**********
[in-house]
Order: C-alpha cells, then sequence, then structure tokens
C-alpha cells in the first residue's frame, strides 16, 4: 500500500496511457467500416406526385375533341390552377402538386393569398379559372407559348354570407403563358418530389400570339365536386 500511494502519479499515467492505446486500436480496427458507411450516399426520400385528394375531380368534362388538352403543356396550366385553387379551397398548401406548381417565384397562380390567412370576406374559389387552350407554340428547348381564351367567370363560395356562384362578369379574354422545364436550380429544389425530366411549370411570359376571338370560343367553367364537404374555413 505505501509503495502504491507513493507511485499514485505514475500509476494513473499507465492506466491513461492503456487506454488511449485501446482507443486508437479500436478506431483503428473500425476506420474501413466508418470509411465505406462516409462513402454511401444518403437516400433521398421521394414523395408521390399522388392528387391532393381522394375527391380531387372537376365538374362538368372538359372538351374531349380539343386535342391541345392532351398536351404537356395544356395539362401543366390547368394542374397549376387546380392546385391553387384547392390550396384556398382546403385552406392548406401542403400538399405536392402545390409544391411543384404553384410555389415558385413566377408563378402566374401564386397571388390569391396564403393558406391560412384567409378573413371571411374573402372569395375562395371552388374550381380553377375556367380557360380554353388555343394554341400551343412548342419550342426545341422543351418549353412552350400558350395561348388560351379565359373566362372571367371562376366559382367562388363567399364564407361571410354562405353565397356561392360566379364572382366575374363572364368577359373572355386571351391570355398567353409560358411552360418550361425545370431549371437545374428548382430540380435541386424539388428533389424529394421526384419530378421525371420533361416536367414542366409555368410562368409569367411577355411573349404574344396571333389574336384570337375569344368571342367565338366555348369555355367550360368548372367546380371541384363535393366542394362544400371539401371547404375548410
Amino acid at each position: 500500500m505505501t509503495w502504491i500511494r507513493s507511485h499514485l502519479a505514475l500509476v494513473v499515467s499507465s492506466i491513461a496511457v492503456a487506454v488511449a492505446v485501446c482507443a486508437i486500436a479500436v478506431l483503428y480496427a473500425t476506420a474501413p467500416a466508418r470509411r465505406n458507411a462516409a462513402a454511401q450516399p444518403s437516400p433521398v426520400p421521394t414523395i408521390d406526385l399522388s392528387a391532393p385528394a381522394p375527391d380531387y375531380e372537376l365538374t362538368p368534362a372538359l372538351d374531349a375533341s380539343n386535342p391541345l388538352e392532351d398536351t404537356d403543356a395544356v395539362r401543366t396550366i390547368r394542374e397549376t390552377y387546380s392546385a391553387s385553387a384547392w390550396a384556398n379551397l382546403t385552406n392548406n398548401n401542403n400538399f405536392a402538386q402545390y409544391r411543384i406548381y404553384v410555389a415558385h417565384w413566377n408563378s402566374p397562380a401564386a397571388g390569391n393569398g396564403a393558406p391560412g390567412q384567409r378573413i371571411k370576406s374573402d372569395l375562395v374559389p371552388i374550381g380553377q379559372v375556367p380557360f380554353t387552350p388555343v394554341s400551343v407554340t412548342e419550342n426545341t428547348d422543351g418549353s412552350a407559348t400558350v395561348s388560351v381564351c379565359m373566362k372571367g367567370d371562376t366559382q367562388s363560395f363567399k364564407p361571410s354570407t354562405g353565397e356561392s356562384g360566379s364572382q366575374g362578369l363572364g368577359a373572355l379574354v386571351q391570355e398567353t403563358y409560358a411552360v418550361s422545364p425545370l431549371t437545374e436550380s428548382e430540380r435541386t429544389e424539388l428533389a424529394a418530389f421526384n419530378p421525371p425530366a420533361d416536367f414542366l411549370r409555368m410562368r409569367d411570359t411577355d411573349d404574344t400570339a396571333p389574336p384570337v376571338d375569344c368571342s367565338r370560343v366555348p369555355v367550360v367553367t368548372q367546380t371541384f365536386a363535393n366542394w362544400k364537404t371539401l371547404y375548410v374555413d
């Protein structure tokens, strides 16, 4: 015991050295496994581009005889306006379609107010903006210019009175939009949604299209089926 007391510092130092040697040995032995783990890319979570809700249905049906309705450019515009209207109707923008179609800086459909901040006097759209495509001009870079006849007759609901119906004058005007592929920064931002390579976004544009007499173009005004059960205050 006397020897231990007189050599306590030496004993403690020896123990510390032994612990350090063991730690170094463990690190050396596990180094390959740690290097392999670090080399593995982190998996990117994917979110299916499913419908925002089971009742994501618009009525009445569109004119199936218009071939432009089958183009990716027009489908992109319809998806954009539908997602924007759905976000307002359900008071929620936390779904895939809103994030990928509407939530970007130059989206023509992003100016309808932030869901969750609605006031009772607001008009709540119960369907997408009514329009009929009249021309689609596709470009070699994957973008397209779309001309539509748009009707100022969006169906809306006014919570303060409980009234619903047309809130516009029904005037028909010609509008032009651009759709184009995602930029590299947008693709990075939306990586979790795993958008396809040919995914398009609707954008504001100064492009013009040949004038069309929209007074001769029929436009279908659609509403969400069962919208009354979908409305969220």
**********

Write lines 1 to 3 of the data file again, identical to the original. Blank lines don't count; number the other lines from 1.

[in-house]
Order: C-alpha cells, then sequence, then structure tokens
C-alpha cells in the first residue's frame, strides 16, 4: 500500500496511457467500416406526385375533341390552377402538386393569398379559372407559348354570407403563358418530389400570339365536386 500511494502519479499515467492505446486500436480496427458507411450516399426520400385528394375531380368534362388538352403543356396550366385553387379551397398548401406548381417565384397562380390567412370576406374559389387552350407554340428547348381564351367567370363560395356562384362578369379574354422545364436550380429544389425530366411549370411570359376571338370560343367553367364537404374555413 505505501509503495502504491507513493507511485499514485505514475500509476494513473499507465492506466491513461492503456487506454488511449485501446482507443486508437479500436478506431483503428473500425476506420474501413466508418470509411465505406462516409462513402454511401444518403437516400433521398421521394414523395408521390399522388392528387391532393381522394375527391380531387372537376365538374362538368372538359372538351374531349380539343386535342391541345392532351398536351404537356395544356395539362401543366390547368394542374397549376387546380392546385391553387384547392390550396384556398382546403385552406392548406401542403400538399405536392402545390409544391411543384404553384410555389415558385413566377408563378402566374401564386397571388390569391396564403393558406391560412384567409378573413371571411374573402372569395375562395371552388374550381380553377375556367380557360380554353388555343394554341400551343412548342419550342426545341422543351418549353412552350400558350395561348388560351379565359373566362372571367371562376366559382367562388363567399364564407361571410354562405353565397356561392360566379364572382366575374363572364368577359373572355386571351391570355398567353409560358411552360418550361425545370431549371437545374428548382430540380435541386424539388428533389424529394421526384419530378421525371420533361416536367414542366409555368410562368409569367411577355411573349404574344396571333389574336384570337375569344368571342367565338366555348369555355367550360368548372367546380371541384363535393366542394362544400371539401371547404375548410